The availability of computers per 1,000 persons in China is four times that in India. Even in number of internet hosts, despite China being an information controlled society, the per 10,000 people ratio is slightly higher than in India.

China has 10 times more mobile phones per capita than India, almost three times more telephone main lines, and four times more TV sets per capita.

China had 6.2 times more patent applications filed by foreigners. Chinese residents filed 7.1 times more such applications than Indians in their own country. Indians need not therefore be too smug in the thought that India is ahead of China in software because Indian computer engineers are already beginning to get outpriced by huge salaries being paid by Fortune 500 companies in outsourcing.

Thus Chinese, Russian and Irish engineers can, sometime in the future, be lower cost alternatives to Indians, and Fortune 500 companies would not hesitate to give up sourcing from India then. Therefore, in information technology, India has to move from being servers, or blue-collar workers to being design and domain specialists.

Thus, at present, there is, without doubt, an unambiguous and large gap in lead of China over India in overall technological capacity.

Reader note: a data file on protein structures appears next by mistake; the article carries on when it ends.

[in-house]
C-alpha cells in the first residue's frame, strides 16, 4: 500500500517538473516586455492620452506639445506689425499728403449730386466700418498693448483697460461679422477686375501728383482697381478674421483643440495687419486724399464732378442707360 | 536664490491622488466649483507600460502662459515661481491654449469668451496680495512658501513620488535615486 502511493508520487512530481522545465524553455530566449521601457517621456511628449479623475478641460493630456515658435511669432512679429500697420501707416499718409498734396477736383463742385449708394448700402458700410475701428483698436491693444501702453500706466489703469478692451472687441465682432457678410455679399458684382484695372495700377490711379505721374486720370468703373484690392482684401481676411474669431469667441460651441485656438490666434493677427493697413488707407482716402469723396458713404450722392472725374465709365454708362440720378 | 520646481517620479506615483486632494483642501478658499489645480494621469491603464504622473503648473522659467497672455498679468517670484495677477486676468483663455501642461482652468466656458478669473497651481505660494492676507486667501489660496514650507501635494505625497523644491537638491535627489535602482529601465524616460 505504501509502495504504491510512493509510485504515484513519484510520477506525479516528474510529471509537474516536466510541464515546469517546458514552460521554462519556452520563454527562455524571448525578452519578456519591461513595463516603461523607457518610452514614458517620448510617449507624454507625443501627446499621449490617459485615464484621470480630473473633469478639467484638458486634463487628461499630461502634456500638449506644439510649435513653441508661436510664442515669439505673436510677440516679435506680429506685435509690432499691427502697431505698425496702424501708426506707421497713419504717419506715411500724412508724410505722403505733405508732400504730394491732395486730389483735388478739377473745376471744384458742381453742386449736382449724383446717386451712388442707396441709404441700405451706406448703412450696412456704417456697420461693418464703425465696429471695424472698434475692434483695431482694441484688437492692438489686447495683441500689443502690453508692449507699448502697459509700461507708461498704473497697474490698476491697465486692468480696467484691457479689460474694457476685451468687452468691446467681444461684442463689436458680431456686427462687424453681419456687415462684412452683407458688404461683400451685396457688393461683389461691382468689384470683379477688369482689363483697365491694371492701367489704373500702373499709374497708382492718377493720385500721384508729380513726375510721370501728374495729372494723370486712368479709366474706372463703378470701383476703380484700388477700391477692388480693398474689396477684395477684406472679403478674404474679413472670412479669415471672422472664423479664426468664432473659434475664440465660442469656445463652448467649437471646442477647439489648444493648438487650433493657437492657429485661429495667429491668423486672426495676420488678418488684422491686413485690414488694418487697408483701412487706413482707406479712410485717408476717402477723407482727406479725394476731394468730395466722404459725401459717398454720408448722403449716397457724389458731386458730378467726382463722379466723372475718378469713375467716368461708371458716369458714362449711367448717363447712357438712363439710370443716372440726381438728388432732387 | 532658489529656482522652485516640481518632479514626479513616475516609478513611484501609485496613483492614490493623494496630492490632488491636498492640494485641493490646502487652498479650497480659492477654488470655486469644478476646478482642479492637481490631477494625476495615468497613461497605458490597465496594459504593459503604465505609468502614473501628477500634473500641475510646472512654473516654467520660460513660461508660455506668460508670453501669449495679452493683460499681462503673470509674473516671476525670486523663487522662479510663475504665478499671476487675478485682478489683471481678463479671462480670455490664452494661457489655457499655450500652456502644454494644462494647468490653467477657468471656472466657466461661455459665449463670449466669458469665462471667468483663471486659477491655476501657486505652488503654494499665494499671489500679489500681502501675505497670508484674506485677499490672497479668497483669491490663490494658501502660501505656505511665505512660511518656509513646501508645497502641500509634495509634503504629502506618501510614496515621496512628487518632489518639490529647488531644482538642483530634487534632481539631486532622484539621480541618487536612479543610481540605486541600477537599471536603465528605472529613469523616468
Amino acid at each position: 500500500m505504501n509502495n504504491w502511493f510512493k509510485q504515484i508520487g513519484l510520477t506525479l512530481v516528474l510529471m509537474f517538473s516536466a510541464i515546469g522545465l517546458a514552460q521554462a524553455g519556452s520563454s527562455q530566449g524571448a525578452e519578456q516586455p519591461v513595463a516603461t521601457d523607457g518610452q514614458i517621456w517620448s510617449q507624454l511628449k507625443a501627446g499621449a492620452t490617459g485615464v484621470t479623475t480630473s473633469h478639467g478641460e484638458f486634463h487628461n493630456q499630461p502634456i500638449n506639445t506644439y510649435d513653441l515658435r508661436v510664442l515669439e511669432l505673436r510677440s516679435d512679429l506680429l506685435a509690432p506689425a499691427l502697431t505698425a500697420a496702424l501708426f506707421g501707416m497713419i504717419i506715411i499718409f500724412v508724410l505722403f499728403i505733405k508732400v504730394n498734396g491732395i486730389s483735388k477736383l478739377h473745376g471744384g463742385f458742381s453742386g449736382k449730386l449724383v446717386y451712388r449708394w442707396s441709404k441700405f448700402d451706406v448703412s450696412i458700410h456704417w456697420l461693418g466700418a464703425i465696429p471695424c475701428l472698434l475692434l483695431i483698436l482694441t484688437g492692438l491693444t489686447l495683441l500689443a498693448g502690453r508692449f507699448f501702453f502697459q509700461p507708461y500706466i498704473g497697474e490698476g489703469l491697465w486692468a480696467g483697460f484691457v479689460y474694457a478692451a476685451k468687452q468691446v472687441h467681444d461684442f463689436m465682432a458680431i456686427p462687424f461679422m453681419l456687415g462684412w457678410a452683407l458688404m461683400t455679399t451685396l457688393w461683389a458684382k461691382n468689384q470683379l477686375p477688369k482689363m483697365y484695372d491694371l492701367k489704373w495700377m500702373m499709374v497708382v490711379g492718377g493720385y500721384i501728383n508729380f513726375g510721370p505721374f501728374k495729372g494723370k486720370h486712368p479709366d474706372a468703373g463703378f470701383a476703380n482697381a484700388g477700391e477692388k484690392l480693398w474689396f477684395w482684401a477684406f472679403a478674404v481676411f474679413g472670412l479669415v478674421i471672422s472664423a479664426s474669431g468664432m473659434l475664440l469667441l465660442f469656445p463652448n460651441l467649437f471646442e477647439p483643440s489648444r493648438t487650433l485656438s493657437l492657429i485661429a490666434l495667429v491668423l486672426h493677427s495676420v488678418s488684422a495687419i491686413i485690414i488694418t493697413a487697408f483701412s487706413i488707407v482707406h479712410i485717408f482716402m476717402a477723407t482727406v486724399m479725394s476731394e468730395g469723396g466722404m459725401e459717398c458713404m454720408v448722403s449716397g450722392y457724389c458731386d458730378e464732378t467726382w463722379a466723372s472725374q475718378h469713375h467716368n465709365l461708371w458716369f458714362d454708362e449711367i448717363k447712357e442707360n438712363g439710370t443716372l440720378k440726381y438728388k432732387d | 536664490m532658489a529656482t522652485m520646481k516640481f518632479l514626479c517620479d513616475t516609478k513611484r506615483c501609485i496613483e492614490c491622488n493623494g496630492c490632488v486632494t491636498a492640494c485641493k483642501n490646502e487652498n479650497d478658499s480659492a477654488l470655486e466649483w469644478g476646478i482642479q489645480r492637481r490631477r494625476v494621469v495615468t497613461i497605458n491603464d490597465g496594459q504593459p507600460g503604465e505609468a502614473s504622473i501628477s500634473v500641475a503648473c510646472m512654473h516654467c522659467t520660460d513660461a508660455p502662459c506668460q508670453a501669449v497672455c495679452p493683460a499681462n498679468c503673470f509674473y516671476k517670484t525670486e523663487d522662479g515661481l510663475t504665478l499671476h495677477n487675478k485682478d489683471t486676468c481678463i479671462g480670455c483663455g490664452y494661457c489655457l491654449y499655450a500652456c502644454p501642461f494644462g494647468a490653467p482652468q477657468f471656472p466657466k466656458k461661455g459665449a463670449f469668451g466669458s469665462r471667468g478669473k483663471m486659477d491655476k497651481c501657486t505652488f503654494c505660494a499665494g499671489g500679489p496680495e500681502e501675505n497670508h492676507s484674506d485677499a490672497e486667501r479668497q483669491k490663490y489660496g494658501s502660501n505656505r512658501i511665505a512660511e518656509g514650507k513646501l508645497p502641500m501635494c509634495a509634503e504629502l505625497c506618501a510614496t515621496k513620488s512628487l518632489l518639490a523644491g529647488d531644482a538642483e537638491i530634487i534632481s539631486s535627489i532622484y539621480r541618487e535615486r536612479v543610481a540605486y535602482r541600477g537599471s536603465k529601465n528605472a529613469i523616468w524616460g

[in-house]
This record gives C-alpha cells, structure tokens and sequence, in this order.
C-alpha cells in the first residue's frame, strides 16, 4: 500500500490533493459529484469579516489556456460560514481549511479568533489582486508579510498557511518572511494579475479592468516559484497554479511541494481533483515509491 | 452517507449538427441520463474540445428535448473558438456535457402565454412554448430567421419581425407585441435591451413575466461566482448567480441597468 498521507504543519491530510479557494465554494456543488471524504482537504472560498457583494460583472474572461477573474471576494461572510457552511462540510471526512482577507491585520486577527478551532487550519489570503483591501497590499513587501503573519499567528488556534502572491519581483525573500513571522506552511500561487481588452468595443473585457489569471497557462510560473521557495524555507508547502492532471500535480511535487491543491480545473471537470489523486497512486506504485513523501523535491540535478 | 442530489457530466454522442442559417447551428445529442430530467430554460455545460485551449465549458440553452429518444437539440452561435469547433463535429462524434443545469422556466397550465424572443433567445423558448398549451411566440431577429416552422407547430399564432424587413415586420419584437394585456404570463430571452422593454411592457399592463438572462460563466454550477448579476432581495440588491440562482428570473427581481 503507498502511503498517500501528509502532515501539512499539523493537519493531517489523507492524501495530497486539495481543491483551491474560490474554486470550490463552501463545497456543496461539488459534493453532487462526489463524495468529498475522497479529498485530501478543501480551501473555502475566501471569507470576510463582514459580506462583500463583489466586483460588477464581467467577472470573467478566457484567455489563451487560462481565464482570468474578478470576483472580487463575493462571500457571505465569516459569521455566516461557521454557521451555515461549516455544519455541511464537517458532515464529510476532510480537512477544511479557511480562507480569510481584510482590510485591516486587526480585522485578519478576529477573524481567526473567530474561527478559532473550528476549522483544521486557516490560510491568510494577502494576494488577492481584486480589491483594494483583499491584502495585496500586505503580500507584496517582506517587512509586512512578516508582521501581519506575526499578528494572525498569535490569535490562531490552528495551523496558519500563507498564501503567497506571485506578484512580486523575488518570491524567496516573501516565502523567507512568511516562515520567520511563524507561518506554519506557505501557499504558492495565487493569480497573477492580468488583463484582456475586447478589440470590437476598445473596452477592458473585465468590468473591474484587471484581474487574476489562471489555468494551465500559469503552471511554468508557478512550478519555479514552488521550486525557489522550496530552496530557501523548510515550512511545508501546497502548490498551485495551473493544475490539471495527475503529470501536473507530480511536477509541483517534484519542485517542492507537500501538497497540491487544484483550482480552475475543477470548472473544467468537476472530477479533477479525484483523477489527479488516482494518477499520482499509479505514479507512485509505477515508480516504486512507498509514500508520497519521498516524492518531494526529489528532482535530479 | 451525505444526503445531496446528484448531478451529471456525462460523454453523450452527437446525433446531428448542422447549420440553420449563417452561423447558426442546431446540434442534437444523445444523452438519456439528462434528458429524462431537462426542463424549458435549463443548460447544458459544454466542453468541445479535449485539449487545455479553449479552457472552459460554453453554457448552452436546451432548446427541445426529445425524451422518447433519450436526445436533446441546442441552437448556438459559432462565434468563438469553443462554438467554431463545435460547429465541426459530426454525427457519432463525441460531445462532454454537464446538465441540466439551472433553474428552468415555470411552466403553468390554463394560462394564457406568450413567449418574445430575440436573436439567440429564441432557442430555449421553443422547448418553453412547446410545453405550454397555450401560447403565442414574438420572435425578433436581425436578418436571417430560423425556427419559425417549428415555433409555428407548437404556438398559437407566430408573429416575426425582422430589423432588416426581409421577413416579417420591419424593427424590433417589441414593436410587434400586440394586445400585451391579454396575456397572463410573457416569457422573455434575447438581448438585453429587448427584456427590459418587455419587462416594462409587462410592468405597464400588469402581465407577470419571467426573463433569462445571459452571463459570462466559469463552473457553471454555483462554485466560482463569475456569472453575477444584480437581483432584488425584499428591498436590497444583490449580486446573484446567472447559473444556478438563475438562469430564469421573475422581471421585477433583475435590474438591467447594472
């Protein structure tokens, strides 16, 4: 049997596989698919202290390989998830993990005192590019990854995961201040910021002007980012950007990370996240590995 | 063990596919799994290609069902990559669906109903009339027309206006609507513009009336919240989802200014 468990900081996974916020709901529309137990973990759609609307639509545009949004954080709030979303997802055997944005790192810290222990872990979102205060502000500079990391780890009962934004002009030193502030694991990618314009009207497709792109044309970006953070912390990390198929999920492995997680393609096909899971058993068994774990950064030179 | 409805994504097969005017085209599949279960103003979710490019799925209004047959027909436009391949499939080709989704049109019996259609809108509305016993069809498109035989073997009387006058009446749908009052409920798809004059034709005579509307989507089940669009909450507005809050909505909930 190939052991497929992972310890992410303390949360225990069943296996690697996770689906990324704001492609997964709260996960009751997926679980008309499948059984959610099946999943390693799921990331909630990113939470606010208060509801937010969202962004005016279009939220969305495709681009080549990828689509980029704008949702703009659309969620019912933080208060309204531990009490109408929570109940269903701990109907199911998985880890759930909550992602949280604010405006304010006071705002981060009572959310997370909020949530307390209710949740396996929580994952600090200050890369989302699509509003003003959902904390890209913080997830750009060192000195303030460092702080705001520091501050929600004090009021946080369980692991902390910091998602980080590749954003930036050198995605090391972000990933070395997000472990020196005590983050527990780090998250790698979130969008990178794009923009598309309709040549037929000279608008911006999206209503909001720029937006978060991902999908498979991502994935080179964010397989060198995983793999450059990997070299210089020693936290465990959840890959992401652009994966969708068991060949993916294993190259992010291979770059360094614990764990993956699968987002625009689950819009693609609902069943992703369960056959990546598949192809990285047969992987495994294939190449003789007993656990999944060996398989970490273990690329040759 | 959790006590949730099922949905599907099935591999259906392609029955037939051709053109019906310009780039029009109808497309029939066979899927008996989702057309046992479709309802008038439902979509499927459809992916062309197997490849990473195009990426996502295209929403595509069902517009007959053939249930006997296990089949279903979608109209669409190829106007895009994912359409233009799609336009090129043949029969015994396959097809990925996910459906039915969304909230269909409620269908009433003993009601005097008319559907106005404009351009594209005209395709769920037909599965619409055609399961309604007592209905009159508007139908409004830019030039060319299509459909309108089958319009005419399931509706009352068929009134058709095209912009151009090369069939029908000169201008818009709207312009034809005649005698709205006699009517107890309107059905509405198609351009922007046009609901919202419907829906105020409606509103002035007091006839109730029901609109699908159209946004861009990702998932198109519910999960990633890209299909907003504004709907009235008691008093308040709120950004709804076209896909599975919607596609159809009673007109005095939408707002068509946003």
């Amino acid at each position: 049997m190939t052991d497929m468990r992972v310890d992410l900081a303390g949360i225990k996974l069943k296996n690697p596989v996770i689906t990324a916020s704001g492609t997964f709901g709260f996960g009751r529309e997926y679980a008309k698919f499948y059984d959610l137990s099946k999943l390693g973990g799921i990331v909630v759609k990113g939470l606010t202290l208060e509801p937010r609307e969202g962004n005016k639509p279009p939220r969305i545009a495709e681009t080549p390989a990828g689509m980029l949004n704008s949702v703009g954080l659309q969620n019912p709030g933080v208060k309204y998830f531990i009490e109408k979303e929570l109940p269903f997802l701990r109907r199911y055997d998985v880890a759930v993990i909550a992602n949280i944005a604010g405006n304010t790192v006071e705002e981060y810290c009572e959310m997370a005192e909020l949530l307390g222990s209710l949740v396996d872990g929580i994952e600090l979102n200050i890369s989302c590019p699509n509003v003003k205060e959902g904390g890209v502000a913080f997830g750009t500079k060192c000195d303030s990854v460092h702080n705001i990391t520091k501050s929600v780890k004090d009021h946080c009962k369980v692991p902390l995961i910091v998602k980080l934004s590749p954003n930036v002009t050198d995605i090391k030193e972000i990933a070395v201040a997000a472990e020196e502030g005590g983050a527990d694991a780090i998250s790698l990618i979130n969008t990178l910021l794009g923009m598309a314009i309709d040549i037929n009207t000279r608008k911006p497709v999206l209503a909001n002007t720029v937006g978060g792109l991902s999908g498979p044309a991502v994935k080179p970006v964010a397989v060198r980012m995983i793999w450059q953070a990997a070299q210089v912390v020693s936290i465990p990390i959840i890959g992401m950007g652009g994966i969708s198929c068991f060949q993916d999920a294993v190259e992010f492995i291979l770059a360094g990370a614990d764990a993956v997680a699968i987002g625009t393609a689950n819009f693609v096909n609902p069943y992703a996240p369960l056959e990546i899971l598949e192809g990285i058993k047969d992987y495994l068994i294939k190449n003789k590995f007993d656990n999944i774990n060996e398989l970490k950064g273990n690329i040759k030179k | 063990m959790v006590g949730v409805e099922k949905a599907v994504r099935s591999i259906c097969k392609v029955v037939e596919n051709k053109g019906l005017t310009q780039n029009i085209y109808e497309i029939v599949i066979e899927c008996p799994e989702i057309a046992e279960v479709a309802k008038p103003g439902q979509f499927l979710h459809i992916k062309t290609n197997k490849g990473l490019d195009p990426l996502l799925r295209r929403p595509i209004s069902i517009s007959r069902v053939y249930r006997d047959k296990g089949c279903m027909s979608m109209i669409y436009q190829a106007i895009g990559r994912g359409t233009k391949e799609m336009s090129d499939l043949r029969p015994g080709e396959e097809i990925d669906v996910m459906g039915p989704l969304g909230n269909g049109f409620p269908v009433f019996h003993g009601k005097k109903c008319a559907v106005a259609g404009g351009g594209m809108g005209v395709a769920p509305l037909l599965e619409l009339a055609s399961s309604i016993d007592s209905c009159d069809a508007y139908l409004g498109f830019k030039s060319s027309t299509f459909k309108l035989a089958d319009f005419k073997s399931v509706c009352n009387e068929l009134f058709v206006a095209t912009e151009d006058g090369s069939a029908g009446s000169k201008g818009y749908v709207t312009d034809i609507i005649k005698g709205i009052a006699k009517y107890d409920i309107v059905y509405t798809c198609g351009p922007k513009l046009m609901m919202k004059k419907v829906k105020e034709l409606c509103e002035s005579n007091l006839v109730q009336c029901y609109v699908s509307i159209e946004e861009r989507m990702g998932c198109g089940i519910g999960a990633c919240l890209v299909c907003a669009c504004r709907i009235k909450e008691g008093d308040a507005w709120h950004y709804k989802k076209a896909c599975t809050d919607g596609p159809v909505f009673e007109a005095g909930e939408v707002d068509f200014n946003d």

Surprisingly, therefore, an open democratic market economy such as India has to make special efforts to catch up with a controlled communist “social market” economy like that of China, and that too ironically in the area of globalization!

In terms of growth then the China-India gap can be closed if India designs its fiscal architecture in such a way that the rate of investment rises to above 36% of GDP from the present 29%, while it reduces the incremental capital-output ratio, which measures the efficiency or productivity [the larger the ratio, the higher is the inefficiency], from 4.5 to 3.8.

China has not only managed a high rate of investment, but has kept the prime lending rate (PLR) at a relatively low 8%; the interest rate spread between lending and deposit rates was confined to 2.6%. In India, the PLR is 12%, while the interest rate spread is at 5.4%.

Clearly, China’s configurations are more conducive for high domestic investment. Even though Indian stock markets were established much before China’s, nevertheless, in market capitalization, China is 2.20 times ahead of India. Chinese banks extend credit, measured as a ratio of GDP, at a rate two and a half times than that in India.